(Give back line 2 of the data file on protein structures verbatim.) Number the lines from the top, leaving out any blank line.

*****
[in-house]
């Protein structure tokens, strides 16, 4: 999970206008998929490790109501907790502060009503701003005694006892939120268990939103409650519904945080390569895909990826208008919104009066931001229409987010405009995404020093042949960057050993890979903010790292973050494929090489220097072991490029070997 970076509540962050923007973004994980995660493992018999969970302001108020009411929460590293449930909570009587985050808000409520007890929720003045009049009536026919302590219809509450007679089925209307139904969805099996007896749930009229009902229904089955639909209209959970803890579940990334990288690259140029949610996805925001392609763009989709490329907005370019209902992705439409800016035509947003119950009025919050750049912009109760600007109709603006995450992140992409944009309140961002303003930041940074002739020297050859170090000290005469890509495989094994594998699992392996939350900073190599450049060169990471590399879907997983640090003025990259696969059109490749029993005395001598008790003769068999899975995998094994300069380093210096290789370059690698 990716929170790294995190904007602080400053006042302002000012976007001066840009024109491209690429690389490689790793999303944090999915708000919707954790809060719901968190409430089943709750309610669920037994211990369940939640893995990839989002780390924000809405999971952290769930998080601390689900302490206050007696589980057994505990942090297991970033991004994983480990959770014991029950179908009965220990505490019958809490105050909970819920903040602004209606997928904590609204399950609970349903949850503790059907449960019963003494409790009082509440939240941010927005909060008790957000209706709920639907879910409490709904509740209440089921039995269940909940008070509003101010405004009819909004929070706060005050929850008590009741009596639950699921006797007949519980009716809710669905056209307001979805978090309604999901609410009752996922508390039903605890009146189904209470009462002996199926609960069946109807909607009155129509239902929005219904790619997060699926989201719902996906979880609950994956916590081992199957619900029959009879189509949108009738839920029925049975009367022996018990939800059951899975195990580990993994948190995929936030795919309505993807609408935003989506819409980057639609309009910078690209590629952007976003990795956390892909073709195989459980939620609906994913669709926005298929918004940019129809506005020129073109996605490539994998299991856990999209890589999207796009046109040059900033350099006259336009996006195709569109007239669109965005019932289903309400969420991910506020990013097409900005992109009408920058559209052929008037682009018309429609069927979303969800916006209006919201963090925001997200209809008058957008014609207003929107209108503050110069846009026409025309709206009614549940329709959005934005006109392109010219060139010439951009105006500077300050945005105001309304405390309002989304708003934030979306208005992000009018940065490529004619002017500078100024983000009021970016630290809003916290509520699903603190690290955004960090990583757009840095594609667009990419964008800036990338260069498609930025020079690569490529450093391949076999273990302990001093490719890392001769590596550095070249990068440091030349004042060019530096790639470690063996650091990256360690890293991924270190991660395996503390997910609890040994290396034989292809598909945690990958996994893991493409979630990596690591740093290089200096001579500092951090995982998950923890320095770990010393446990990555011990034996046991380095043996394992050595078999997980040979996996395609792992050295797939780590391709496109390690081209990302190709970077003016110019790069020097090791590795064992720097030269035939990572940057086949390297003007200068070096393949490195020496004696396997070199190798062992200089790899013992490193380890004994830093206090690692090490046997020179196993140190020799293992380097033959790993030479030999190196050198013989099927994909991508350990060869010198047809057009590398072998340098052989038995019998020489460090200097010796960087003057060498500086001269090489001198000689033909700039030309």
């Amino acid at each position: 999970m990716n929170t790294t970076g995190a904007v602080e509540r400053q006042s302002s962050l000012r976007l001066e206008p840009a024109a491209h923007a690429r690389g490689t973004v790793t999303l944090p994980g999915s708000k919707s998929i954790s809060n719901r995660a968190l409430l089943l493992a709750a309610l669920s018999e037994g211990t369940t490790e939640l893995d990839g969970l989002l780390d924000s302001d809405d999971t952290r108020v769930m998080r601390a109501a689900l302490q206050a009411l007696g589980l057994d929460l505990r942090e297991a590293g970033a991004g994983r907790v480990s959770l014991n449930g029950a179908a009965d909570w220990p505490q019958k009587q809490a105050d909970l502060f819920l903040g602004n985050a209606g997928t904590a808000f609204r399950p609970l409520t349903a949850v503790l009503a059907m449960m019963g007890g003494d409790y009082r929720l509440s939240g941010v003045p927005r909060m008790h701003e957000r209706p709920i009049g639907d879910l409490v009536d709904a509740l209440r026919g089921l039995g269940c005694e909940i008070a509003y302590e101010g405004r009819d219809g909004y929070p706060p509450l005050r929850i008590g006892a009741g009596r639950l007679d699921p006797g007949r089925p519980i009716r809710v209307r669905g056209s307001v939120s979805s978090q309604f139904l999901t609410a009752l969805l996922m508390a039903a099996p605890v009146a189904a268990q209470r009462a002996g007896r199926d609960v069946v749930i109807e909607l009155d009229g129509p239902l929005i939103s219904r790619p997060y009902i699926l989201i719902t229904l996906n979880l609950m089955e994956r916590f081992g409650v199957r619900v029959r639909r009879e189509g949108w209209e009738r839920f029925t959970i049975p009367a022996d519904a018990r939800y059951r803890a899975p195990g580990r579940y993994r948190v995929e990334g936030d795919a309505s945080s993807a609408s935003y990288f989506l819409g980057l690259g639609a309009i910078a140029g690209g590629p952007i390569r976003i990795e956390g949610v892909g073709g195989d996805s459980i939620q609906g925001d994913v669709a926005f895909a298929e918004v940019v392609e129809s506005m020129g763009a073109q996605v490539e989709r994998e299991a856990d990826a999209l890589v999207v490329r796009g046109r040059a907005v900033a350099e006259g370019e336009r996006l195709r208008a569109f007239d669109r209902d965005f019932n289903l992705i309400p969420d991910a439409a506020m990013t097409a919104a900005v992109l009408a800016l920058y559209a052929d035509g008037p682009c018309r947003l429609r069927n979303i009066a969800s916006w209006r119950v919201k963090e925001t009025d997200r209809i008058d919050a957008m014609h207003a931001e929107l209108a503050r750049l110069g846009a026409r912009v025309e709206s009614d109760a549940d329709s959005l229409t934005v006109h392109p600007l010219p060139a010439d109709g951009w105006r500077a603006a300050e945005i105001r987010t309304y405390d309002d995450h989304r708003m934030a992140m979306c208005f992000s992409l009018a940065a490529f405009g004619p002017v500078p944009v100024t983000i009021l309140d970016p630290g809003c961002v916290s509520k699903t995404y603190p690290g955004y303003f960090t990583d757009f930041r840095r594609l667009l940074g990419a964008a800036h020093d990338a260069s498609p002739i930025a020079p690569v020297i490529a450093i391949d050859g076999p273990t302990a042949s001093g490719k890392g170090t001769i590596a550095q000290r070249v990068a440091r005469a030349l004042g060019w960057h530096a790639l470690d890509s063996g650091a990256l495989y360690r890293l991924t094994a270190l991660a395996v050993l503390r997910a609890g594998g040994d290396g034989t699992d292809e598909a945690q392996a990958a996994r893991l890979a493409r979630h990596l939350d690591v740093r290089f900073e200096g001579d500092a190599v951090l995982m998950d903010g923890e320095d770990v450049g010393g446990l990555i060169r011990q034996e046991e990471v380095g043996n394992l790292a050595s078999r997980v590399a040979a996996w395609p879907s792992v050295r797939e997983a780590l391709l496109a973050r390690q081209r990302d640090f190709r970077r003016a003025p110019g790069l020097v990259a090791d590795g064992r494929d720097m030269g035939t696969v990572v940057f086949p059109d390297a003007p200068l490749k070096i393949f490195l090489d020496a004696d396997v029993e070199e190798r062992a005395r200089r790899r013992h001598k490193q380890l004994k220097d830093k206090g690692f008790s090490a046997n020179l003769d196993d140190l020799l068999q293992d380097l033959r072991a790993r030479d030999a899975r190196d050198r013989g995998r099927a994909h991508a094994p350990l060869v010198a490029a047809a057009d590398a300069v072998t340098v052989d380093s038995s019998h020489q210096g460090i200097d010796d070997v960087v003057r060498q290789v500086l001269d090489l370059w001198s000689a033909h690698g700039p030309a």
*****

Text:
């Protein structure tokens, strides 16, 4: 999970206008998929490790109501907790502060009503701003005694006892939120268990939103409650519904945080390569895909990826208008919104009066931001229409987010405009995404020093042949960057050993890979903010790292973050494929090489220097072991490029070997 970076509540962050923007973004994980995660493992018999969970302001108020009411929460590293449930909570009587985050808000409520007890929720003045009049009536026919302590219809509450007679089925209307139904969805099996007896749930009229009902229904089955639909209209959970803890579940990334990288690259140029949610996805925001392609763009989709490329907005370019209902992705439409800016035509947003119950009025919050750049912009109760600007109709603006995450992140992409944009309140961002303003930041940074002739020297050859170090000290005469890509495989094994594998699992392996939350900073190599450049060169990471590399879907997983640090003025990259696969059109490749029993005395001598008790003769068999899975995998094994300069380093210096290789370059690698 990716929170790294995190904007602080400053006042302002000012976007001066840009024109491209690429690389490689790793999303944090999915708000919707954790809060719901968190409430089943709750309610669920037994211990369940939640893995990839989002780390924000809405999971952290769930998080601390689900302490206050007696589980057994505990942090297991970033991004994983480990959770014991029950179908009965220990505490019958809490105050909970819920903040602004209606997928904590609204399950609970349903949850503790059907449960019963003494409790009082509440939240941010927005909060008790957000209706709920639907879910409490709904509740209440089921039995269940909940008070509003101010405004009819909004929070706060005050929850008590009741009596639950699921006797007949519980009716809710669905056209307001979805978090309604999901609410009752996922508390039903605890009146189904209470009462002996199926609960069946109807909607009155129509239902929005219904790619997060699926989201719902996906979880609950994956916590081992199957619900029959009879189509949108009738839920029925049975009367022996018990939800059951899975195990580990993994948190995929936030795919309505993807609408935003989506819409980057639609309009910078690209590629952007976003990795956390892909073709195989459980939620609906994913669709926005298929918004940019129809506005020129073109996605490539994998299991856990999209890589999207796009046109040059900033350099006259336009996006195709569109007239669109965005019932289903309400969420991910506020990013097409900005992109009408920058559209052929008037682009018309429609069927979303969800916006209006919201963090925001997200209809008058957008014609207003929107209108503050110069846009026409025309709206009614549940329709959005934005006109392109010219060139010439951009105006500077300050945005105001309304405390309002989304708003934030979306208005992000009018940065490529004619002017500078100024983000009021970016630290809003916290509520699903603190690290955004960090990583757009840095594609667009990419964008800036990338260069498609930025020079690569490529450093391949076999273990302990001093490719890392001769590596550095070249990068440091030349004042060019530096790639470690063996650091990256360690890293991924270190991660395996503390997910609890040994290396034989292809598909945690990958996994893991493409979630990596690591740093290089200096001579500092951090995982998950923890320095770990010393446990990555011990034996046991380095043996394992050595078999997980040979996996395609792992050295797939780590391709496109390690081209990302190709970077003016110019790069020097090791590795064992720097030269035939990572940057086949390297003007200068070096393949490195020496004696396997070199190798062992200089790899013992490193380890004994830093206090690692090490046997020179196993140190020799293992380097033959790993030479030999190196050198013989099927994909991508350990060869010198047809057009590398072998340098052989038995019998020489460090200097010796960087003057060498500086001269090489001198000689033909700039030309």